The legitimacy of pre-removal detention authorised by the Return Directive relies upon judicial control as the ultimate guarantee that it will be as short as possible and maintained only for the purpose of removal. Apart from the fact that necessity and proportionality of detention are per se difficult elements to appreciate, this type of extended control on which the return directive relies is more or less new for judges, depending on the Member State concerned and its legal tradition in terms of profoundness of judicial control exercised upon the administration.

The main objective of the project is to inform, analyse and compare judicial control of detention  of irregular migrants in order to improve it A representative sample of 11 Member States (Austria, Belgium, Bulgaria, the Czech Republic, France, Germany, Italy, the Netherlands, Slovakia, Slovenia and the United Kingdom) has been identified.

The methodology will rely upon an analysis of the national jurisprudence on the pre-removal detention of third country nationals. It will be collected and analysed with the help of judges hearing return cases, which will make possible to get access to decisions unpublished in journals. The period of reference will go from 2008 (before the adoption of the return directive that had to be transposed until 24 December 2010) until 2014 so as to evaluate the impact of the directive.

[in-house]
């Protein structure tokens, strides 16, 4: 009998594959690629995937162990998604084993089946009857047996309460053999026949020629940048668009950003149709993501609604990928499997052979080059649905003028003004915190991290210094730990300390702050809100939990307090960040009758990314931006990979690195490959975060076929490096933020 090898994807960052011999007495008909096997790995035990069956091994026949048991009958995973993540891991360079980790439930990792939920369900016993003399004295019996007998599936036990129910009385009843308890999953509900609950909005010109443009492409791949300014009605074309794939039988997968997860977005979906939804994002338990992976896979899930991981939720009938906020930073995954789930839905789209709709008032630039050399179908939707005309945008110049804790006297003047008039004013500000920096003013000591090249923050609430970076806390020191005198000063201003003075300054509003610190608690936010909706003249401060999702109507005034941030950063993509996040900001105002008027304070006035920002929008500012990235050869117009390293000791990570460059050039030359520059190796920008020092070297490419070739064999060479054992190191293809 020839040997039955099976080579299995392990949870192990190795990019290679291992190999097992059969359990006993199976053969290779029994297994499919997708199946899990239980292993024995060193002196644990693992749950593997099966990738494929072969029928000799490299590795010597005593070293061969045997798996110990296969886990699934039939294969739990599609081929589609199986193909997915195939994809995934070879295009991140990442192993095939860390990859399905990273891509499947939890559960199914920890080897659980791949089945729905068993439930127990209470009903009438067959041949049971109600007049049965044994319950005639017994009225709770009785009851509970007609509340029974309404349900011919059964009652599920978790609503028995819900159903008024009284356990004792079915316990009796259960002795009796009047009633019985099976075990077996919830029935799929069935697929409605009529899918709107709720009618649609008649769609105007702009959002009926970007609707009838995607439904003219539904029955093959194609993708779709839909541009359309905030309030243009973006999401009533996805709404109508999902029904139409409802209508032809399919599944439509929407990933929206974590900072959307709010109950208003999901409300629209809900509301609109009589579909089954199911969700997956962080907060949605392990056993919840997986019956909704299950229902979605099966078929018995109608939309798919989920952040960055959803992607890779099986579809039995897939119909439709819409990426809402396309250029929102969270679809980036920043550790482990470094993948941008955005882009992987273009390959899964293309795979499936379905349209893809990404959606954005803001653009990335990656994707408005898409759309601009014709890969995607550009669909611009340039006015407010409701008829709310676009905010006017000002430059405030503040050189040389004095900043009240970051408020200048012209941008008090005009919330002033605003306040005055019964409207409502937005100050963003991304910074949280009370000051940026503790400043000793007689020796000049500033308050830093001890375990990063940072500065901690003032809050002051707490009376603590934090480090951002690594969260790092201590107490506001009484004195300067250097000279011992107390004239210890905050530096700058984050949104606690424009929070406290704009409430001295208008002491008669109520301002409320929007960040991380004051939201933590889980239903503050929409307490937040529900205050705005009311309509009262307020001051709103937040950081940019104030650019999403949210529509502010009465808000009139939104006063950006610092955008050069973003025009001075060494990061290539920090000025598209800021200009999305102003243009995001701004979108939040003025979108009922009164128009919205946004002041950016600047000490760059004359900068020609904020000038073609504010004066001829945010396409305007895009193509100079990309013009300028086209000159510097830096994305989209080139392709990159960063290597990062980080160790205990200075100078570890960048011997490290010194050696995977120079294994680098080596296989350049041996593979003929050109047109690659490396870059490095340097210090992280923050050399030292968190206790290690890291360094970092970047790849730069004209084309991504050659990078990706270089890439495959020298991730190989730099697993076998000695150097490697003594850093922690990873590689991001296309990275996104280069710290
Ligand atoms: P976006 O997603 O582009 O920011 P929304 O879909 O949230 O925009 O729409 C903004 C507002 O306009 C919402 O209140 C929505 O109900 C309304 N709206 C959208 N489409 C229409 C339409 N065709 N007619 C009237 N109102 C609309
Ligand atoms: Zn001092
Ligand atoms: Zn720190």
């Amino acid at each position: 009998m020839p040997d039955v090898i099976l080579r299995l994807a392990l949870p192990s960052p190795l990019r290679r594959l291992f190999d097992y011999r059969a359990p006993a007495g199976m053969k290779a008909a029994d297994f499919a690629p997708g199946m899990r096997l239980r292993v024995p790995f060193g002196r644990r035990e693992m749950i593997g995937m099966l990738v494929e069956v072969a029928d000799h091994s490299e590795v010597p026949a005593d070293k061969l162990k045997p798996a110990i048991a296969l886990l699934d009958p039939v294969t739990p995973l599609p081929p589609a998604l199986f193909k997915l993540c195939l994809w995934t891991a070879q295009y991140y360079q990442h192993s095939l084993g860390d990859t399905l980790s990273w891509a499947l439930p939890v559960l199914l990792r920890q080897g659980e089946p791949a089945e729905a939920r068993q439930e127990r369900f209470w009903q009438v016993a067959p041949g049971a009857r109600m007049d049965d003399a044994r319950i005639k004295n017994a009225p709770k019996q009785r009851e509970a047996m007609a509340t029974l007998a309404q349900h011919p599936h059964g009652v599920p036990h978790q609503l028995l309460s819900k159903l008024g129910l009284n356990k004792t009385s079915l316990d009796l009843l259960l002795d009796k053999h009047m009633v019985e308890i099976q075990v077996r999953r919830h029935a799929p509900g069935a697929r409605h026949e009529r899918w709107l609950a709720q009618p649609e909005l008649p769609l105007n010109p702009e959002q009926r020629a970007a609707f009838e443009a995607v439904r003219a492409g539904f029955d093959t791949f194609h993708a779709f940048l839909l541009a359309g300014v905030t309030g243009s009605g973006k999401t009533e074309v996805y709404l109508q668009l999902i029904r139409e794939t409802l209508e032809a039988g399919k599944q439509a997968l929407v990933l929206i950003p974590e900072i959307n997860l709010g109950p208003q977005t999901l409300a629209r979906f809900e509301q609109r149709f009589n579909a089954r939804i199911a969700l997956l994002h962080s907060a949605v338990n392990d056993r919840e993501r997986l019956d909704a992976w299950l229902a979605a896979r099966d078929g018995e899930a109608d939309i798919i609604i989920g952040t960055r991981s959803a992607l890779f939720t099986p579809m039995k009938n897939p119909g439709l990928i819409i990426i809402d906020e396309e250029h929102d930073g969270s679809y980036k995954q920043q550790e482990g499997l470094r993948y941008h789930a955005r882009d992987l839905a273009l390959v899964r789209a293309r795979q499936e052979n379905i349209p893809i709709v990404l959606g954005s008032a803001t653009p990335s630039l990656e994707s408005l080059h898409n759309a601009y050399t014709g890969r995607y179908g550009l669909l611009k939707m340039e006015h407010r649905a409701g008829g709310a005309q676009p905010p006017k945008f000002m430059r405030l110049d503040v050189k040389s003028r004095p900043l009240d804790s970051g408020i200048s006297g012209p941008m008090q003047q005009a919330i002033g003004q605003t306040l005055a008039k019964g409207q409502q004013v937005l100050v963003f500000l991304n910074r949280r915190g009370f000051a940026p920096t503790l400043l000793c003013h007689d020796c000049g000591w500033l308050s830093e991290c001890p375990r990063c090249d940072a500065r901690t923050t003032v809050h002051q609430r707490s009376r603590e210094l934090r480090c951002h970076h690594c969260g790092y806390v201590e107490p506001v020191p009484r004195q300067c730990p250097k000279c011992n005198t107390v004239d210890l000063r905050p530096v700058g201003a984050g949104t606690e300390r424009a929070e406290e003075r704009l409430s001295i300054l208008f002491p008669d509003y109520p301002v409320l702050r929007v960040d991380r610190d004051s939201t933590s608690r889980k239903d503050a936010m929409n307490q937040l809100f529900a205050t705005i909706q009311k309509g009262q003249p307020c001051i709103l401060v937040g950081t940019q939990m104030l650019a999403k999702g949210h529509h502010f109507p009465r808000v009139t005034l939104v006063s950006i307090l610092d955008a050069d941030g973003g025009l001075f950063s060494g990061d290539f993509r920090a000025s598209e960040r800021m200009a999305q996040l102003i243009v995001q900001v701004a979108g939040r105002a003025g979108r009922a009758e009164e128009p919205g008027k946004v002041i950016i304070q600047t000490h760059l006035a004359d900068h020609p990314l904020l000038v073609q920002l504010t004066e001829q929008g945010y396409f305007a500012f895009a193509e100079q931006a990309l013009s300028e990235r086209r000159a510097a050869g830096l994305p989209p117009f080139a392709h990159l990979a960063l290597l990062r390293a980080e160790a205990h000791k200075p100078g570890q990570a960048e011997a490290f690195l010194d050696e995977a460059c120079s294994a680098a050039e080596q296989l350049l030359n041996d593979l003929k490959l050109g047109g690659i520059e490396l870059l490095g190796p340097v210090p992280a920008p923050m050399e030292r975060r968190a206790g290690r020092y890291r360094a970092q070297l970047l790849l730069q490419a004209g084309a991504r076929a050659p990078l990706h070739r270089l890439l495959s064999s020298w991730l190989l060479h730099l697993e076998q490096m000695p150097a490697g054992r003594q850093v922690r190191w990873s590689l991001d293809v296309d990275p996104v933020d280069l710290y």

Against the background of the requirements of the Return Directive to base return decisions on “objective criteria” (Recital 6), the analysis reflected in 11 national reports and the final report synthesizing the latter will aim at:

  • determining the different criteria used by judges when assessing the lawfulness and the length of detention, deciding whether to release or keep under detention the third country nationals, and
  • evaluating the profoundness of judicial control on detention decisions at different levels (first instance and appeal).

The direct beneficiaries will be not only judges controlling the pre-removal detention but also national administrations in charge of detention and removal and the lawyers of third country nationals, who will all be better informed about what to expect from judicial control. The indirect beneficiaries will be detained third country nationals who will benefit from better judicial control, as well as the European institutions (in particular the Commission and the CJEU) in charge of controlling the implementation of EU law.